Aug 4, 2023
The IRA Rebate Question Everyone’s Asking
When will these rebates will be accessible to contractors and homeowners?
By: Macie Melendez
Yesterday, the Building Performance Association (BPA) held its third webinar in a series of Inflation Reduction Act (IRA)-related webinars. This one was very timely as it took place just one week after the U.S. Department of Energy (DOE) released guidance for state energy offices to apply for home energy rebate programs under the IRA.
These much-anticipated guidelines span a 100-page document and BPA’s Chief Policy Officer Kara Saul Rinaldi has been closely reading each page. The 90-minute webinar had lots of great information followed by a Q&A. Among the many questions asked is one that Saul Rinaldi says she’s been getting over and over again: What is a safe timeline to assume that these rebates will be accessible to contractors and homeowners?
The answer? “I don’t know,” said Saul Rinaldi. But then, she elaborated, saying that “it depends on where you are.”
The IRA authorized DOE to carry out two Home Energy Rebate programs. Specifically, IRA Section 50121 established the Home Efficiency Rebates, and IRA Section 50122 established the IRA Home Electrification and Appliance Rebates (collectively, the Home Energy Rebates). Together, the Home Energy Rebates authorize $8.8 billion in funds for the benefit of U.S. households and home upgrades, to be distributed to households by State Energy Offices and Indian Tribes.
These funds will be made available to the authorized recipients through formula grants. DOE is responsible for providing oversight and guidance, and each state is responsible for the administration of rebate programs for their state. In order to get this money, though, states need to apply and their programs need to meet these recently-released requirements. This is why “it depends on where you are.”
“Some states are moving fast,” said Saul Rinaldi. “They have plans ready to put forward. Now, they need to make sure their plans meet the guidance.” Some states are far along (New York and California, for example), some are working on plans (South Carolina, for example), and some have publicly announced they don’t plan on applying for these funds at all (Florida, for example).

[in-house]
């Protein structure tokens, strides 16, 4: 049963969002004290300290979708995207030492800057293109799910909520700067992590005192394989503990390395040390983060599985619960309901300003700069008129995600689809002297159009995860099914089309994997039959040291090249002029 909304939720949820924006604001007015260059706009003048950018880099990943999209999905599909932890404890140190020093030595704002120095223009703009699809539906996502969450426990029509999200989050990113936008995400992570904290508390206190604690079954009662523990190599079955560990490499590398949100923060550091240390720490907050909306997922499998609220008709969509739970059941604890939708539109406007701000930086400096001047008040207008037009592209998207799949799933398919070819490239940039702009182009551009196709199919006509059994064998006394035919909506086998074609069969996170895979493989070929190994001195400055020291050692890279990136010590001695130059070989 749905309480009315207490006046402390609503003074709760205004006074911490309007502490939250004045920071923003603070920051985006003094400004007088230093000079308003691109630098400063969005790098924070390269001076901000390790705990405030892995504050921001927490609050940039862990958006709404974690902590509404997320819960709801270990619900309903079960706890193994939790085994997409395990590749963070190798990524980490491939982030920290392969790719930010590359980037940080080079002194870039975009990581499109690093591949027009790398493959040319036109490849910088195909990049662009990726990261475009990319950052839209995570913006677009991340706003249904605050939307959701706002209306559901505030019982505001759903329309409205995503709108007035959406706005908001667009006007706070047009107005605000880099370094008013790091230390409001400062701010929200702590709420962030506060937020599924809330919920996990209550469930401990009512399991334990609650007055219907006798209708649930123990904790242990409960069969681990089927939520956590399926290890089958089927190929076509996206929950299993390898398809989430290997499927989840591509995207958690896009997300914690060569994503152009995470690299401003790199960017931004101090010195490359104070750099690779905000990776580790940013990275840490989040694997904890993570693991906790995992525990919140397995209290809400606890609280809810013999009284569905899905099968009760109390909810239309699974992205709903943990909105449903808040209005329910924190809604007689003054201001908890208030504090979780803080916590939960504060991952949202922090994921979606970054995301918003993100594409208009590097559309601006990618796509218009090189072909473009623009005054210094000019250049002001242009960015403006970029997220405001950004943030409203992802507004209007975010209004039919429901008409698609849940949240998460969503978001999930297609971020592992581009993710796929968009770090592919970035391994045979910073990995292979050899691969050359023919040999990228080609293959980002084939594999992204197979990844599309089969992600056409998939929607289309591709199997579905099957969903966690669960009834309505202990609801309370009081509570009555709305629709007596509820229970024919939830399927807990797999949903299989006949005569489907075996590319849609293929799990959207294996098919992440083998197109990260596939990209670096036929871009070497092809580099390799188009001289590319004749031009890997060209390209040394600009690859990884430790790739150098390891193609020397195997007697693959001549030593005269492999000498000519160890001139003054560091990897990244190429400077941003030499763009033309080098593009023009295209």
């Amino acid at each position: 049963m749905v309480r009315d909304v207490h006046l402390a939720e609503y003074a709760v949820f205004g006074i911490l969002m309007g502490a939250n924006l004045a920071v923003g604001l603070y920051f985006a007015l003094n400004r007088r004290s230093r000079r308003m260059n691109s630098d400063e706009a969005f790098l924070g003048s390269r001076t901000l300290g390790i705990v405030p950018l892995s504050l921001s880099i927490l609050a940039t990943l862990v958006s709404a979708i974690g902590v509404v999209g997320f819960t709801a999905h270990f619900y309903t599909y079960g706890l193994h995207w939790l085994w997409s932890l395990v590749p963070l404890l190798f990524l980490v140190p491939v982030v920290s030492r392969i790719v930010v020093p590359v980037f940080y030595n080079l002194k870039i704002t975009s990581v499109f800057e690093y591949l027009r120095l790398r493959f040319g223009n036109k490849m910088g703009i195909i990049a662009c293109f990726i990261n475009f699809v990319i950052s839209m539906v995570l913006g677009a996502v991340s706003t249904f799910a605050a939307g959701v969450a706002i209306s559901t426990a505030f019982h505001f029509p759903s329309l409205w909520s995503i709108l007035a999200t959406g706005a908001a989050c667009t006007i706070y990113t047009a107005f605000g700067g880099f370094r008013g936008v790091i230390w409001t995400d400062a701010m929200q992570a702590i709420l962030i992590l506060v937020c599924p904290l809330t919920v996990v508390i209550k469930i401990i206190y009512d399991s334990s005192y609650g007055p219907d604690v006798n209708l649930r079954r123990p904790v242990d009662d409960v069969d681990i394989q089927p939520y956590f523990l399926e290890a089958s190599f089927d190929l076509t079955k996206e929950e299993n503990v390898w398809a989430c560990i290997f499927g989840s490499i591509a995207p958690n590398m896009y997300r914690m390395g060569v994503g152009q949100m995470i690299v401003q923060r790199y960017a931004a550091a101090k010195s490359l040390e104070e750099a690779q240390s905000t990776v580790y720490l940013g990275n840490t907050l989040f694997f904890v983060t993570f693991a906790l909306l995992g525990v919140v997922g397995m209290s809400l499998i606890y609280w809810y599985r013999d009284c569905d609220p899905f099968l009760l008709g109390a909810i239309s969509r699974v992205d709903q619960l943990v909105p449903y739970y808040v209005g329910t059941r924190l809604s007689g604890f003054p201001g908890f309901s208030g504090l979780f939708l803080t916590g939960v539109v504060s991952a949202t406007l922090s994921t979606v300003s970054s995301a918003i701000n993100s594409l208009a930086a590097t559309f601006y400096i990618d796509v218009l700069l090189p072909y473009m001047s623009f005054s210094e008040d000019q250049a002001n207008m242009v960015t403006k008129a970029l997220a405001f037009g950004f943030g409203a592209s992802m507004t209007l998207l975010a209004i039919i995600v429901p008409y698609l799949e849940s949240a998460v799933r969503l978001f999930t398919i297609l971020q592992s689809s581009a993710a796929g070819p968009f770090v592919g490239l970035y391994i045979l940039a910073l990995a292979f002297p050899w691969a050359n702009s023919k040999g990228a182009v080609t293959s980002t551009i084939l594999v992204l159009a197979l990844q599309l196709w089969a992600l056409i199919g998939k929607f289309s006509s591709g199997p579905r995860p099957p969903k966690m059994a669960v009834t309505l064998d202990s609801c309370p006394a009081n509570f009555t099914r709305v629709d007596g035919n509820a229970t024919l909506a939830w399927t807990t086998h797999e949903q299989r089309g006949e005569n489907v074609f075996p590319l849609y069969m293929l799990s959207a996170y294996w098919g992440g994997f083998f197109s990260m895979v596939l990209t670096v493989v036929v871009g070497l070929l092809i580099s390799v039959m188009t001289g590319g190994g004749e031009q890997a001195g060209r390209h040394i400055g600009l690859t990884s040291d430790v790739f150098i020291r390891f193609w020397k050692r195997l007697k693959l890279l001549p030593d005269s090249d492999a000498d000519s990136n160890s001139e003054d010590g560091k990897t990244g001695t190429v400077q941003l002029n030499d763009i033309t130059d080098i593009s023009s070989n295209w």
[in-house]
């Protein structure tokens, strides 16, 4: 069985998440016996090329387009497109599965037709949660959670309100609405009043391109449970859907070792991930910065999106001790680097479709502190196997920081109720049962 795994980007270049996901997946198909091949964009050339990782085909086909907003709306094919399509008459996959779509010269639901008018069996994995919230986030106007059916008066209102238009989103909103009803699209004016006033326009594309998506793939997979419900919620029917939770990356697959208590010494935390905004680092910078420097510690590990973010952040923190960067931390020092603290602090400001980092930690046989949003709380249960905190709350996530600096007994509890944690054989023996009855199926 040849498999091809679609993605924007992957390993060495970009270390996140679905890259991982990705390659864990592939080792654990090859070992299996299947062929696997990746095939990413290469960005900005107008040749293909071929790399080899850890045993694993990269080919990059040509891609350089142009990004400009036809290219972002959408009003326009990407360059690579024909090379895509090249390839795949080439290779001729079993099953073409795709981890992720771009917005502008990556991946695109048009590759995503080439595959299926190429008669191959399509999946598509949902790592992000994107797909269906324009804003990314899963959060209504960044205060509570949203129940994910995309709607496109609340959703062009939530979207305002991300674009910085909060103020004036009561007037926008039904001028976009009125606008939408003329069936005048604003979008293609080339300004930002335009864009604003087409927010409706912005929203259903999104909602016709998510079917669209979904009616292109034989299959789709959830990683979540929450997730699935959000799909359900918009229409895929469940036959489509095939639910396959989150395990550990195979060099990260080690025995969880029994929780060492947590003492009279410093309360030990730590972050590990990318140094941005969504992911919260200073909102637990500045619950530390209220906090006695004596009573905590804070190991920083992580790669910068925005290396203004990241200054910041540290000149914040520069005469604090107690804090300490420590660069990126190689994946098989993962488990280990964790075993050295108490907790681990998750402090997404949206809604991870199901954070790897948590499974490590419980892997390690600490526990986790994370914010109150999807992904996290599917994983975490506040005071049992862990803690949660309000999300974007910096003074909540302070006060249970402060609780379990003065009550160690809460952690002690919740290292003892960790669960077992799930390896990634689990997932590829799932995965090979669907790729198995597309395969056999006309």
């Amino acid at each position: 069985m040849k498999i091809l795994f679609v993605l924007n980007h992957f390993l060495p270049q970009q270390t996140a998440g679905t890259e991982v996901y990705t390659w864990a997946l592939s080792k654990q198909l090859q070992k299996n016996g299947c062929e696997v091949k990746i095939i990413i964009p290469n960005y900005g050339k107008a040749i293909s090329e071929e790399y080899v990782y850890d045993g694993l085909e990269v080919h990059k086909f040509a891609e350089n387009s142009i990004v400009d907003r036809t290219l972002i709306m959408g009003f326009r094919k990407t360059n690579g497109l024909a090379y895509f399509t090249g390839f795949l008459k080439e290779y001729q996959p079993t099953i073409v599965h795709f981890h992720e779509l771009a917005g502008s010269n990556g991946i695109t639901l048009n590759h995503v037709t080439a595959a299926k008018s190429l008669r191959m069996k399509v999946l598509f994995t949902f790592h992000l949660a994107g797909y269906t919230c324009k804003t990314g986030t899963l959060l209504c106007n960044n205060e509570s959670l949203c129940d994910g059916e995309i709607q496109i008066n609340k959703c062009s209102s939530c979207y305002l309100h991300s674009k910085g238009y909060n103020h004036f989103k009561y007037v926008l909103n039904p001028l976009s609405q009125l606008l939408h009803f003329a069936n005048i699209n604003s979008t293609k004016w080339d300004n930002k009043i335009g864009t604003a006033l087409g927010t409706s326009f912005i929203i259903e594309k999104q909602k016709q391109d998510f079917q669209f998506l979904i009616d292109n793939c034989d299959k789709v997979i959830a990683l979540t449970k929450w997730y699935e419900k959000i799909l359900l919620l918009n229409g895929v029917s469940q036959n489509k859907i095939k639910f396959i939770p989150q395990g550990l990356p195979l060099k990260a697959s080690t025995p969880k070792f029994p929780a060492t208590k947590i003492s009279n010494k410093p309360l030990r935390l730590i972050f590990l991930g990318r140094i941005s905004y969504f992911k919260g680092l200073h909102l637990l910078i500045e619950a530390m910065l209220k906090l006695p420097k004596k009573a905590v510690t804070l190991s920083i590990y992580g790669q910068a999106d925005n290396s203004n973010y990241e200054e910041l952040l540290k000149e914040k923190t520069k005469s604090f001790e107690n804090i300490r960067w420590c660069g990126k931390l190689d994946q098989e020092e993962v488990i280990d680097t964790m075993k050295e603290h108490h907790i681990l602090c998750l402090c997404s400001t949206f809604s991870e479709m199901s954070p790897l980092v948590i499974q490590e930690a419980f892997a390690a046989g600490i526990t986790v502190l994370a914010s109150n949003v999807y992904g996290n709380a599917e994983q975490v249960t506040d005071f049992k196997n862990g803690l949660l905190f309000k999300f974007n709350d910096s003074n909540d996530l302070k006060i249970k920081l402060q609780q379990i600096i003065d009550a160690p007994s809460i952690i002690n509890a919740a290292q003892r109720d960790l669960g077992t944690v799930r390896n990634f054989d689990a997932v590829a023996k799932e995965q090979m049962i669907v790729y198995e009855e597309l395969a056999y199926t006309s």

One new thing that came out of this new guidance was something called a Quick Start program. As stated in the application requirements, “A State may apply for up to 25% of its allocated funds to develop a Quick Start State program. DOE will prioritize processing of applications identified for a Quick Start. To qualify as a Quick Start program, the State must note at the beginning of its application the request for a Quick Start, and the State must plan to achieve rebate program launch in 2023.”
One option for a Quick Start program is to develop a program that leverages an existing program infrastructure in the state. This would help a state see rebate funds much quicker. Also, according to the requirements, “States have the discretion to limit the scope to target specific populations, policy goals, or other State priorities to achieve more rapid rebate delivery.” The qualifiers there include that the state’s application needs to (1) identify the existing program(s) to be leveraged and (2) must include a timeline to achieve rebate program launch in 2023.
States could choose to use a portion of funding for a Quick Start program, and then launch a bigger program later on, too. As stated in the guidelines, “Prior to January 31, 2025, a State must either (a) request additional funding from its total formula allocation to continue its approved Quick Start program or (b) submit an application to DOE to administer a program operating under a different plan; otherwise, the remaining formula allocation will be considered rejected by the State and redistributed to other State Energy Offices.”
So, if you’re wondering if funds could be available to you in your state in 2023, the answer could certainly be yes. “I think 2023 is ambitious,” said Saul Rinaldi. “But the DOE thinks its possible or they wouldn’t have included the Quick Start program guidance.” Saul Rinaldi thinks that 2024 is more likely for these rebates, but states do have until January 31, 2025 to request funding, so it’s possible that a state would wait until 2025 to apply for funds.
States do have until September 30, 2031 to use their funding, so even if they do apply in 2025, there is still plenty of time to get rebates to homeowners.
Meet the Author
Sign up for our mailing list to stay updated on all things home and building performance.
"*" indicates required fields
By submitting this form, I understand I am subscribing to an email list to receive ongoing communication from BPA.